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Star Trek Enterprise episode review – Cease Fire

Summary: Archer attempts to mediate between a Vulcan and Andorian territorial dispute.

“Cease Fire” is a much stronger follow up to “The Andorian Incident” than the rather mediocre “Shadows of P’Jem,” which saw Enterprise’s star trek enterprise cease fire entire command crew blunder into getting captured and remaining outside observers to much of the action. “Cease Fire” by contrast sees Trip taking a strong command posture where in “Shadows” he was reduced to yelling ineffectually at the Vulcan commander. Archer and T’Pol again find themselves in hostile territory but Archer maintains control of the situation and does his best to find solutions. The Andorians and Vulcans are also far better developed here than they were in either “Andorian Incident” or “Shadows”. Though the Vulcans are still portrayed rather unsympathetically and the episode makes it clear the writers’ own sympathies lie more with the Andorians than the Vulcans, this is still the first time Ambassador Soval has been developed at all and portrayed as anything but an arrogant and bigoted martinet.

Between the special UPN promos, two major franchise guest stars and top notch production values in the planetside scenes, the action scenes and gorgeous CGI work on the Vulcan and Andorian ships, “Cease Fire” seems to have had the benefit of a special push from the producers and the network. More money has been spent on-screen and this time out it’s been combined with a fairly good script to make for the best Vulcan\Andorian episode to date. Like “Andorian Incident” and “Shadows of P’Jem,” “Cease Fire” does suffer from the outsider syndrome in which the crew are outsiders intervening between quarreling aliens. Where the previous two episodes both tried to resolve this dramatic problem by having Archer and T’Pol taken hostage, “Fire” avoids such obviously cheesy gimmicks in favor of more generalized ‘behind enemy lines’ sequences.

While it does end up deploying the hoary formula of the fanatical subordinate contrasted with the more sympathetic leader as the central dilemma whose resolution comes when the former is exposed to the latter, it’s still preferable to the fanatical leader contrasted with the more sympathetic subordinate, which Voyager’s latter seasons used almost non-stop. This formula is still a widely used television cliche and although Plakson’s part is woefully underwritten, the actors do what they can to give each line their own unique style and spin. It doesn’t always work and Plakson’s stylized film noir delivery, which worked quite well during her TNG appearances is often out of place, especially in her final scene, it still makes the material more interesting to watch and lifts the dialogue somewhat above its formulaic roots.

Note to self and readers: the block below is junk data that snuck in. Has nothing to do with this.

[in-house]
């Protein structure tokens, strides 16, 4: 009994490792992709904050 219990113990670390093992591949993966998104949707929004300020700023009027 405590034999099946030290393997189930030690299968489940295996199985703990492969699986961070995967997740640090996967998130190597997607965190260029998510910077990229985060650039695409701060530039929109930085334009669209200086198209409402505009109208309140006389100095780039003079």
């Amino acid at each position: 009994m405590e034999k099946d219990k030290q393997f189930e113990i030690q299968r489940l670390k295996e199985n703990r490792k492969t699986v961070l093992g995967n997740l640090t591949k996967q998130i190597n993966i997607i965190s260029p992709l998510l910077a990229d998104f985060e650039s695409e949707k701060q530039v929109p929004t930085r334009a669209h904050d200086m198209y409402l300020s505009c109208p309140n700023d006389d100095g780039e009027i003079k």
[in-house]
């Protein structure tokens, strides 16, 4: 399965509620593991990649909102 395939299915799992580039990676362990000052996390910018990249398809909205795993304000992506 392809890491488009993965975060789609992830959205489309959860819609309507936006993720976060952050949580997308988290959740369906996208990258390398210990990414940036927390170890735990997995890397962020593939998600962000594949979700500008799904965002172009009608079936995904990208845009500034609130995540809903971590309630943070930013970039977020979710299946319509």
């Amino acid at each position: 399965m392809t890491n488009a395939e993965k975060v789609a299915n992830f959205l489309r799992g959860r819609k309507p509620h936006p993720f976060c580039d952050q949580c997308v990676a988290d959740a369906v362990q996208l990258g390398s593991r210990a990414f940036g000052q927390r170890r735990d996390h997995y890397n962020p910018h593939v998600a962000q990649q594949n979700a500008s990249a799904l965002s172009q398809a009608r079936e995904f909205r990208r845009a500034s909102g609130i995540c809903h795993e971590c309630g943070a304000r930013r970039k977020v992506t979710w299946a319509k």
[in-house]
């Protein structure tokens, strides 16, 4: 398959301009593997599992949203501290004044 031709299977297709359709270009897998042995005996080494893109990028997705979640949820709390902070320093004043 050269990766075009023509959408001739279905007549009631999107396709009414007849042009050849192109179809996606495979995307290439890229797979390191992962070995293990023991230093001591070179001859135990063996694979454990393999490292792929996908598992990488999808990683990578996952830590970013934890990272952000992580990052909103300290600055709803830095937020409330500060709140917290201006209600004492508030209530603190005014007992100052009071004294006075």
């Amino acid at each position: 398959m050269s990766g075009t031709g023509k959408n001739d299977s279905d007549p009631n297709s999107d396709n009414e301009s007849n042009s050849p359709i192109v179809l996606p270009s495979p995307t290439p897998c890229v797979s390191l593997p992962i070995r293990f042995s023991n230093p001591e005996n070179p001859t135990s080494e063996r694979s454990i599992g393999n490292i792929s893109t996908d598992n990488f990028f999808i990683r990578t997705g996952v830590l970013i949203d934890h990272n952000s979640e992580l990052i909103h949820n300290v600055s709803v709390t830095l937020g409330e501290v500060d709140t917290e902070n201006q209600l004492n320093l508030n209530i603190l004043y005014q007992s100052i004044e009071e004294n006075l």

By contrast there are flashes of clever and off-beat dialogue such as the battlefield exchange between T’Pol and Ambassador Soval, which

star trek enterprise cease fire

“Cease Fire” could have used more of instead of the old standbys about war, negotiation and peace that marked Combs and Plakson’s repartee and any Star Trek viewer has already heard time and time again. There is just enough good dialogue in “Cease Fire” to cause one to wonder if Chris Black wasn’t being held back by the producers from being a little more adventurous with the lines in a few of the key scenes. Devoting some more time to developing Shran’s character with scenes that don’t necessarily directly advance the plot would also be a good idea. Combs’ Weyoun made quite an impression in a single episode mainly because time was dedicated to developing his race and his character even in an episode where he was doomed to be killed off by the end. By comparison we still know very little about the Andorians except that they are part of an Empire, are angry a lot of the time and don’t much like the Vulcans and that isn’t a lot to go on when building the identity of an entire species.

“Cease Fire,” though is a good place to start laying the ground work. Shran here develops more of a personality and thus an identity and even a sense of humor. Ambassador Soval gets a background and a history and a somewhat dry sense of humor of his own. Archer manages to go through most of the episode acting like an able and competent Starship Captain who can think on his feet without behaving foolishly and can act as a diplomat instead of ranting over the slightest insult. T’Pol manages to get more relevant character development in an episode not even centered around her, than she did in the T’Pol-centered “Stigma.” Phlox manages to steal another sickbay scene that doesn’t even center around him and Trip gets another moment in the sun.

Trip’s threat to fire on the two groups of ships is a bit on the irrational side considering the legal fact that Starfleet had been called to mediate the dispute and had no territorial status here and the practical fact that based on what we’ve seen up till now, any single one of the ships from either fleet could have taken Enterprise apart without breaking a sweat. Still, it harks back to proper TOS tradition and by playing it as much for comic value as suspense through Archer’s last minute message, it avoids the kind of overblown self-righteousness such scenes usually involve for Archer. The fact that Trineer is also a better actor and Trip a more likeable character than Archer undoubtedly helped as well.

All in all, “Cease Fire” could have used a more original plot but still has plenty of memorable character moments, snips of memorable dialogue, and noteworthy production values while effectively advancing the galactic drama of the Federation’s founding.

Next week: From Andorians and Vulcans to Suliban, Oh My.

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